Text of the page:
Explaining her vote against a measure to ban unlawful possession of a catalytic converter, Los Angeles City Council member Nithya Raman blamed automobile makers for making part too easy to steal. Council member Eunisses Hernandez voted against the measure as well, saying it could have a disproportionate effect on black and Hispanic communities. She also warned it would cost the city money to enforce the ordinance. Some 8,000 catalytic converters were reported stolen in Los Angeles in 2022. The measure passed, eight votes to four.
Vera Liddell, former director of food services at Harvey School District 152 in Illinois, has been charged with financial crimes and theft for embezzling some $1.5 million in chicken wings from the school system. The Cook County State's Attorney's Office said Liddell placed orders for the food from July 2020 to February 2022 through the school's food vendor and picked it up in a school van. But the orders weren't authorized. The district doesn't even serve wings. Authorities said upon her arrest they weren't sure what she did with the wings.
The Indian government has declared the BBC documentary on deadly 2002 riots in the state of Gujarat to be propaganda and used emergency powers to ban India: The Modi Question from YouTube and other social media. Students at Jawaharlal Nehru University gathered for a screening of the documentary, but someone cut the power. Students at Delhi University say they were assaulted by police when they attempted to screen the documentary. Current Indian Prime Minister Narendra Modi was chief minister of Gujarat back in 2002, and many Muslims accused him of condoning violence against them. The riots left more than 1,000 dead.
Hialeah, Florida, police officers Rafael Quinones Otano and Lorenzo Rafael Orfila have been fired and charged with armed kidnapping and battery. Prosecutors said that after a shopkeeper called police to complain about a homeless man bothering people, the two drove the victim to a wooded area almost seven miles away, then knocked him out and left him there. They later sent a private eye to find the man and give him $1,350 in exchange for signing an affidavit saying he wasn't beaten and that he did not want the officers punished.
A group of students and chaperones from a Catholic school in South Carolina were kicked out of the Smithsonian National Air and Space Museum in Washington, D.C., in January because they were wearing hats that said "pro-life." The group had just attended a pro-life rally. When a South Carolina TV station asked about the incident, a museum spokesperson said the ejection was not keeping with its policies: "We provided immediate training to prevent a re-occurrence of this kind of incident, and have determined steps to ensure this does not happen again."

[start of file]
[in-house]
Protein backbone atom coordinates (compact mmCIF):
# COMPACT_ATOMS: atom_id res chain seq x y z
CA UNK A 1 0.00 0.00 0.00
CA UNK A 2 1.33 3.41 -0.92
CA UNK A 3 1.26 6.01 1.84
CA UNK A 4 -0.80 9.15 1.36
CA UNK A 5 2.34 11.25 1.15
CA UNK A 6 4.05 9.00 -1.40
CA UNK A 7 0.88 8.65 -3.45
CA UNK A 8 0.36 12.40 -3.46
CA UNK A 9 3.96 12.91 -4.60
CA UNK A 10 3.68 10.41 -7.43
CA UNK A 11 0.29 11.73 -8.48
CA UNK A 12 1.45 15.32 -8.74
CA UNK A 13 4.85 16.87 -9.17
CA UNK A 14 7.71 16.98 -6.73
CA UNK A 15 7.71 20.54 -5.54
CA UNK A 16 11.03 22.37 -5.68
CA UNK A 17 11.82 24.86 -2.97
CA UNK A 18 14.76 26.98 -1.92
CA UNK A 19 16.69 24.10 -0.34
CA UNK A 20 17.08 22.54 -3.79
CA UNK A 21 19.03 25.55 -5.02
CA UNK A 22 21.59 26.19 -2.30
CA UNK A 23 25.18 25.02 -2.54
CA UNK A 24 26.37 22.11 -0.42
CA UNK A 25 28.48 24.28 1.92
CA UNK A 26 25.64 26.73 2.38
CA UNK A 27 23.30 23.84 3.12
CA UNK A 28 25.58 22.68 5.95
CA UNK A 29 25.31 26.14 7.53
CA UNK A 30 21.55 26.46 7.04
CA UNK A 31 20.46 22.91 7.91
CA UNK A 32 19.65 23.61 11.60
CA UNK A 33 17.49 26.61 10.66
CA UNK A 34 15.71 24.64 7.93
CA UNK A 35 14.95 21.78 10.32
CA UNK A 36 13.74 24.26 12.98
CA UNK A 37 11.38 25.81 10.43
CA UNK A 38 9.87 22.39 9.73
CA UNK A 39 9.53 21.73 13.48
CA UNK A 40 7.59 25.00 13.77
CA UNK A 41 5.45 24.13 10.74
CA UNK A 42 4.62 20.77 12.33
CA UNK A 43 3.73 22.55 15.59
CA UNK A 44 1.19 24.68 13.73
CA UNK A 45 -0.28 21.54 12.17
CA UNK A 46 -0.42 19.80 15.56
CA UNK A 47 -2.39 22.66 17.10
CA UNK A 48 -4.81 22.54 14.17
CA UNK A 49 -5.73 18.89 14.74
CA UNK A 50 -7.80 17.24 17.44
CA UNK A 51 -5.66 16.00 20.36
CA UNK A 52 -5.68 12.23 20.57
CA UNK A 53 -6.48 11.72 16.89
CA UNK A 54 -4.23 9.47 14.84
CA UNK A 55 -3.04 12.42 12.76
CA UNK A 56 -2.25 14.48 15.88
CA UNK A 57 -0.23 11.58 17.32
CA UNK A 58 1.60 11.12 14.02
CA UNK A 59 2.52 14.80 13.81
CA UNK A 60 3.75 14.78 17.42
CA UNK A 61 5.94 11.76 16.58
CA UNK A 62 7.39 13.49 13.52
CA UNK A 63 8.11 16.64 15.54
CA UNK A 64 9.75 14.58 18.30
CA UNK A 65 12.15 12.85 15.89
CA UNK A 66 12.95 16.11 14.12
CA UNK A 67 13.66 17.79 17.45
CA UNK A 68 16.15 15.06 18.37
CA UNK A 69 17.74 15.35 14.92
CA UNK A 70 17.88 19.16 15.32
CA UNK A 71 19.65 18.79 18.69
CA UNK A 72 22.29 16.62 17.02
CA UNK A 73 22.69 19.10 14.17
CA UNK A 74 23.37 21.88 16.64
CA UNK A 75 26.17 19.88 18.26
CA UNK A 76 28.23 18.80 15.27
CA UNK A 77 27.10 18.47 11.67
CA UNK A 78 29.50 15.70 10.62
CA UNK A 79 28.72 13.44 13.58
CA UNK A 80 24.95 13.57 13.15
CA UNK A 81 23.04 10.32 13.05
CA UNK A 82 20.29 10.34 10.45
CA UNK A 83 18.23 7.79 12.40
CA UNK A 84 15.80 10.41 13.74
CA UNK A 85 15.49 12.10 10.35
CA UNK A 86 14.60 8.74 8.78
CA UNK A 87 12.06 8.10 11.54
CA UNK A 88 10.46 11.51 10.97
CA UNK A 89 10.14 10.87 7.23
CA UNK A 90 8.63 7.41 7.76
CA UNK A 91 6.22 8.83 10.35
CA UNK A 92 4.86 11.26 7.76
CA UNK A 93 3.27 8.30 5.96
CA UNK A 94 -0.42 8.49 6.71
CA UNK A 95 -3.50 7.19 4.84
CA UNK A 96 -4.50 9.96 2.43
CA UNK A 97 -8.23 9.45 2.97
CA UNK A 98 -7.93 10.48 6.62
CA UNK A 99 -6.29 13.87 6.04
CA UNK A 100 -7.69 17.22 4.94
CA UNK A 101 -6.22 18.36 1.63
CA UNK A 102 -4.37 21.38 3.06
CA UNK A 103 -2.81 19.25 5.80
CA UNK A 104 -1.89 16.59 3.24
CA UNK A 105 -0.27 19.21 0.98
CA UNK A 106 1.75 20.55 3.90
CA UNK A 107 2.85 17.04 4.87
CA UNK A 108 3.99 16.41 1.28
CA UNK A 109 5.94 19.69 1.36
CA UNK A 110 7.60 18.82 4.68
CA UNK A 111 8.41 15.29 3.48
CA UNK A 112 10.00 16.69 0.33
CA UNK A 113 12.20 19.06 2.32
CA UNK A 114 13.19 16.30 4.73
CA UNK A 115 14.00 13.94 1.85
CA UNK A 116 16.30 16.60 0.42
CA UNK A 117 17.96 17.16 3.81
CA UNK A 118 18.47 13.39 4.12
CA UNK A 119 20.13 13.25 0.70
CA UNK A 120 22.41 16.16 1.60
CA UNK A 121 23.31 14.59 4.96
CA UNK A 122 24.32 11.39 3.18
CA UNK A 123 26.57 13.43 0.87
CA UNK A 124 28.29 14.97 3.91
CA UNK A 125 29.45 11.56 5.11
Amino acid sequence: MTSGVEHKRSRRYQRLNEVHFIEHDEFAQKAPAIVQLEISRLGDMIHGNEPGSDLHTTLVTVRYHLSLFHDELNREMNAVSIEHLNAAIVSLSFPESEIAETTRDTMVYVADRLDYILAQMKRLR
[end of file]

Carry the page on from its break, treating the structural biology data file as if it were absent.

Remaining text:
New York City prosecutors had some 550 convictions in cases investigated by police officer Joseph Franco thrown out, most involving low-level drug offenses. Franco was charged with perjury and misconduct after investigators in the Manhattan District Attorney's Office found video they said showed several drug buys Franco claimed to have witnessed did not happen—or, if they did, he was not in a position to see them. Now a judge has dismissed the charges against Franco after finding prosecutors failed to turn over evidence to Franco's lawyers as required on at least three occasions.
Even as the National Health Service struggles with a shortage of doctors, the British government has ordered medical schools to admit no more than 7,500 students next year. The cap was put in place to limit the cost of educating medical students. It costs the government £160,000 (about $190,000) to educate each new physician. Medical schools face financial penalties if they admit too many students.
Under a law proposed by the British government, social media executives could face up to two years in prison if they repeatedly fail to remove content that could encourage suicide or self-harm. The bill would also force social media companies to actively search for controlling and coercive content and remove it, to counter disinformation from a foreign government, and to search encrypted messages for child sexual abuse.